6 February 1944 therefore was the birth date of Troop "B" 125th Cavalry Reconnaissance Squadron Mechanized. The greatest majority of the men from the old Regiments Troop "D" and men from several other of the old troops were transferred in to form the new Troop. Officers of the Troop were:

1st Lieutenant James H. Lee, Commanding,
1st Lieutenant. John D. Anderson, Executive Officer, and 1st Lieutenant Anthony D. Kelly, 1st Platoon Leader.

Key Non-Commissioned Officers were:

First Sergeant Glenn R. Murphy.
Staff Sergeant Robert J. Stirling, Motor Sergeant.
Staff Sergeant Bartlett H. Gregory, Maintenance Crew Chief.
Staff Sergeant Wilbur D. Wright, Mess Sergeant.
Staff Sergeant Robert A. Truman, Supply Sergeant.
Staff Sergeant David W. McMillan, 1stPlatoon Sergeant.
Staff Sergeant William J. Longer, 2nd  Platoon Sergeant.
Staff Sergeant Cyril James, 3rd Platoon Sergeants.
Sergeant Donald R. Miller, Headquarters Platoon Sergeant
Sergeant Harry E. Ailey, Communications Chief.

 

During the next six weeks the troop trained in road marches, mounted and dismounted, scouting and patrolling, compass reading and range firing. Many changes in key personnel were made during this time and when on 10 March the troop was notified it had received a special mission and was alerted for movement, 2nd Lieutenant George A. McDowell and 2nd Lieutenant Ernest V. Price were assigned for duty with the troop, Mitchel Sjeklocha was First Sergeant, Ronald D. Lafferty was Motor Sergeant, Warren C. Van Blarcom Jr  was Supply Sergeant, and Robert A. Truman was 2nd Platoon Sergeant. On 16 March 1944 the Troop was ordered to report to First Army Headquarters for duty.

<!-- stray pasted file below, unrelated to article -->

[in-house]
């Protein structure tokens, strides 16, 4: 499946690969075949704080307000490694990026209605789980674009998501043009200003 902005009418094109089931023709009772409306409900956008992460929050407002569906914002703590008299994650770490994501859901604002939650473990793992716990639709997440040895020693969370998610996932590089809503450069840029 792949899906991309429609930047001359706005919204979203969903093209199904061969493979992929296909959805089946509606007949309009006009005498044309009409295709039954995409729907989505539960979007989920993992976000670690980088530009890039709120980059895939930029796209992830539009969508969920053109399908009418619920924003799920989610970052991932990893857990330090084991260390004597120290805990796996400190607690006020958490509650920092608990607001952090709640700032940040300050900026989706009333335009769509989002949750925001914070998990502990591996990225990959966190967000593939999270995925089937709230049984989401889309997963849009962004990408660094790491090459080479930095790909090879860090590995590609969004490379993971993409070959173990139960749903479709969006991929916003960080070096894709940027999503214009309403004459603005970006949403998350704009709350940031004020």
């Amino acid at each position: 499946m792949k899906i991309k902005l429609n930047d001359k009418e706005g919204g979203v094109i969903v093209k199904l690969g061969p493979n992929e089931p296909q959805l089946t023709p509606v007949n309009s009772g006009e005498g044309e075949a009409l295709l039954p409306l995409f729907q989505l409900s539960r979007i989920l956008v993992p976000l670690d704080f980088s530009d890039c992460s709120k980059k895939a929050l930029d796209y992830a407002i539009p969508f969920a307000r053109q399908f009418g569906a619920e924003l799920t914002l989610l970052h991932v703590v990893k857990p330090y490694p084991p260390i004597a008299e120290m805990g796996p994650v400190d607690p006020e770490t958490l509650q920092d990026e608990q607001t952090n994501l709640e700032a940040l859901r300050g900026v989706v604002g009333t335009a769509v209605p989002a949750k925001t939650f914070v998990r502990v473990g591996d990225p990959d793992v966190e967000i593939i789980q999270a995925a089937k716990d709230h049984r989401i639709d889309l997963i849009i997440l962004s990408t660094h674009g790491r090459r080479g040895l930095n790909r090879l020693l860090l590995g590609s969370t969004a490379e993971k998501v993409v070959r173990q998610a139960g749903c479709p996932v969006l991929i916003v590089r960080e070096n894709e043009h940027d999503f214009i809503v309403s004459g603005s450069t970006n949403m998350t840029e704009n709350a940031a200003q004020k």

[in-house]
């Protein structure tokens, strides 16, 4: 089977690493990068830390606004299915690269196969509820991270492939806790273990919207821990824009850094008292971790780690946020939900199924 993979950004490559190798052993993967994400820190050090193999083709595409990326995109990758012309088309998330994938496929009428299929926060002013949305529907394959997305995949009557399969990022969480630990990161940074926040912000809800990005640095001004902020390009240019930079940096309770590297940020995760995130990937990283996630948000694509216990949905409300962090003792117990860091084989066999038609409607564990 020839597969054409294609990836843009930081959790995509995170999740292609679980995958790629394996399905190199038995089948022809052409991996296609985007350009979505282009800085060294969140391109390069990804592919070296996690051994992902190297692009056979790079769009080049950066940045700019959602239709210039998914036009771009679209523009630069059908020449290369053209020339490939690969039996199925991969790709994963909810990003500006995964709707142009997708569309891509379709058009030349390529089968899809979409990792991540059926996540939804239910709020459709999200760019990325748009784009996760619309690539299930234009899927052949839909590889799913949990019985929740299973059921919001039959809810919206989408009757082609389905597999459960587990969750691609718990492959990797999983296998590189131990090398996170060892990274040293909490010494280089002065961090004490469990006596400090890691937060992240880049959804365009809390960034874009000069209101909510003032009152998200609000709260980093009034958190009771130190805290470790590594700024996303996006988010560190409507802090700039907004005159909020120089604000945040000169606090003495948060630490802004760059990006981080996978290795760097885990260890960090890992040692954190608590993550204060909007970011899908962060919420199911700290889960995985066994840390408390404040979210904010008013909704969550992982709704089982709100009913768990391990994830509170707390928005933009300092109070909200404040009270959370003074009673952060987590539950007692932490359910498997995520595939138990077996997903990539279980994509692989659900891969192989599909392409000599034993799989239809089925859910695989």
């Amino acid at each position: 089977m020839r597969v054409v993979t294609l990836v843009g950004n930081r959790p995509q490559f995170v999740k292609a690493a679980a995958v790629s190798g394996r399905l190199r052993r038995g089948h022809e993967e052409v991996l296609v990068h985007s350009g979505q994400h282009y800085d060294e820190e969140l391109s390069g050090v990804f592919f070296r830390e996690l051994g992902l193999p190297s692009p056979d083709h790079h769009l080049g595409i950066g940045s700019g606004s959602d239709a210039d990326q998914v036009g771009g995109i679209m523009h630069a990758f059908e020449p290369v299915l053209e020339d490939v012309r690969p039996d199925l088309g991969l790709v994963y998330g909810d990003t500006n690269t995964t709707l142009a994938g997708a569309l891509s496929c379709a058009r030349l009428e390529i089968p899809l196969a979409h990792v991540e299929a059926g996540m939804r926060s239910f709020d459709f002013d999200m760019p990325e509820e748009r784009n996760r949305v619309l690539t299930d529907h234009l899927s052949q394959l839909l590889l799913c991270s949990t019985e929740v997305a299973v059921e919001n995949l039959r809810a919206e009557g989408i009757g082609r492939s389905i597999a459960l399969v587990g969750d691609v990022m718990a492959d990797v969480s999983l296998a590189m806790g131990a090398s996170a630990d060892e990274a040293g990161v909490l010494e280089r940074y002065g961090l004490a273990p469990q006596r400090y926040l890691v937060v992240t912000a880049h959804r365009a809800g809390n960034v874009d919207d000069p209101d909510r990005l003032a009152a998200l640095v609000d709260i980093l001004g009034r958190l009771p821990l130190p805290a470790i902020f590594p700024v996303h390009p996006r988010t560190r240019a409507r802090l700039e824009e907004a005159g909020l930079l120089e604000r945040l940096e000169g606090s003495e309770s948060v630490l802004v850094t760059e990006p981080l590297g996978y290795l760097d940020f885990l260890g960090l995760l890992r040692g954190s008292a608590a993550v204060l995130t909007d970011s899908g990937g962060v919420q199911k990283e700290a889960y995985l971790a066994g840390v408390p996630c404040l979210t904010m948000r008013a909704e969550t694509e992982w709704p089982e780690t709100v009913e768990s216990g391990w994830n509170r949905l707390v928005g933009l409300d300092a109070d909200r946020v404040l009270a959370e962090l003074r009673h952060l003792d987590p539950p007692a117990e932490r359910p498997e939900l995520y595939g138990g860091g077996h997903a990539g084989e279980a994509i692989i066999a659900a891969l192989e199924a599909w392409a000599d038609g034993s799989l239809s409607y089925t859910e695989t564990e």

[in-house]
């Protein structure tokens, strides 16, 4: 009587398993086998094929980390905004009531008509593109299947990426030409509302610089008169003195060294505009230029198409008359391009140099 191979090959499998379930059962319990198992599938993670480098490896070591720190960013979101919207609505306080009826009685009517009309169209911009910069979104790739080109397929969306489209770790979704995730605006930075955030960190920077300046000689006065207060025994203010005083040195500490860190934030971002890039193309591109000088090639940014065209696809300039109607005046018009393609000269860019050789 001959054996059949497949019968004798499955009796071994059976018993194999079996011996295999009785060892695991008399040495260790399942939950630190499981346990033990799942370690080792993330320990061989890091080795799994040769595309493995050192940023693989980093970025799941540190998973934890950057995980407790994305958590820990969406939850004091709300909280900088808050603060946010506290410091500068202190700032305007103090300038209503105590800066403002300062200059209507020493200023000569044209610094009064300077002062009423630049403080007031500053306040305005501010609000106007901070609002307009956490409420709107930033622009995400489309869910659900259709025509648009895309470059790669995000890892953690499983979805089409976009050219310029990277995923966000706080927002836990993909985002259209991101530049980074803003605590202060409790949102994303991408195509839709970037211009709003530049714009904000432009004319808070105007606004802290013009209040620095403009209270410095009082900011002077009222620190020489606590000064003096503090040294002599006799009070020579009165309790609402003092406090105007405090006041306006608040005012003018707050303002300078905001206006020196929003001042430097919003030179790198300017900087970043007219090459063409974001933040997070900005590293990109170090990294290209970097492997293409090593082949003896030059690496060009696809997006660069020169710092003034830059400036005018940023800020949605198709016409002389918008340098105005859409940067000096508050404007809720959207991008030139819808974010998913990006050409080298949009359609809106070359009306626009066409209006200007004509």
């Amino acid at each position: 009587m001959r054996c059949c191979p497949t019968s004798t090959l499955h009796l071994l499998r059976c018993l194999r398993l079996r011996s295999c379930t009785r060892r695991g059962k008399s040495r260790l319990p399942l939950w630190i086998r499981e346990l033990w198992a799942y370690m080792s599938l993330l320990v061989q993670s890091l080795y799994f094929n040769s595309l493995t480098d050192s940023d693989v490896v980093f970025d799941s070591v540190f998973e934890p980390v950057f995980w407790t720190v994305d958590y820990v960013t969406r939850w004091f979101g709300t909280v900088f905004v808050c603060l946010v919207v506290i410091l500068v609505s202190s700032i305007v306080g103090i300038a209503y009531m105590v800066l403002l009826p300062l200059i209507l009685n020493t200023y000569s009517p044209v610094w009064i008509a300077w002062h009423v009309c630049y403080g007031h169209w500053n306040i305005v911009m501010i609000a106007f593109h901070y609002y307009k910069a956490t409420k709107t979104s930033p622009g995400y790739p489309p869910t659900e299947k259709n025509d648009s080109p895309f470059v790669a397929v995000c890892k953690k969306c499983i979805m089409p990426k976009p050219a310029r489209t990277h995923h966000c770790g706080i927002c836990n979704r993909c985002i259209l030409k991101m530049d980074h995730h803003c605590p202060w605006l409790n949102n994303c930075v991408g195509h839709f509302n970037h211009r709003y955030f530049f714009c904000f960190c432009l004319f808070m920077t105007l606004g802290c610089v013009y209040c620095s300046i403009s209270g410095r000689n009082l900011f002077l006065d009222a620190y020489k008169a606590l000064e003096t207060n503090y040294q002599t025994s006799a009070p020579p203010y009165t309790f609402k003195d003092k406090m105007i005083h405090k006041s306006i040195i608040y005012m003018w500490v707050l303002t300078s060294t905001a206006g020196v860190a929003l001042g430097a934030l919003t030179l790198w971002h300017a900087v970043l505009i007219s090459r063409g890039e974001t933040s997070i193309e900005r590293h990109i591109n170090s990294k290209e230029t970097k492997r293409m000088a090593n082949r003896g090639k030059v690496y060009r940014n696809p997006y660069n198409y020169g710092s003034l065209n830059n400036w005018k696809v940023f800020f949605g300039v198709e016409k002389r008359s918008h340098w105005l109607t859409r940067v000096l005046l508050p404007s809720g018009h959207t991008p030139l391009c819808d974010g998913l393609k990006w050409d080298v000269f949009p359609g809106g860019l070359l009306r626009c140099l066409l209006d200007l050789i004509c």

THE TROOP GOES TO FIRST ARMY HQ

 

Lieutenant Kelly with the 1st Platoon left Camp Lopscomb on the morning of 17 March and proceeded to Ashton Court (Lady Smythe's Estate), Bristol, England, a move of 66 miles, to ready the camp for occupancy by the entire troop. The platoon was met on the outskirts of Bristol and escorted through the city to the camp by Staff Sergeant McMillan who had left the day before to locate the new area. The camp site was on a hillside necessitating terracing for the tent floors. Tents were pitched and lights and stoves installed and a hillside was cut away and leveled for a Motor Pool. On 20 March 1944 Troop B bade farewell to the 125th Cavalry Reconnaissance Squadron and the 113th Cavalry Group and moved to its new station to take up training in its newly assigned mission, local security for Lieutenant General Bradley's First U.S. Army Headquarters.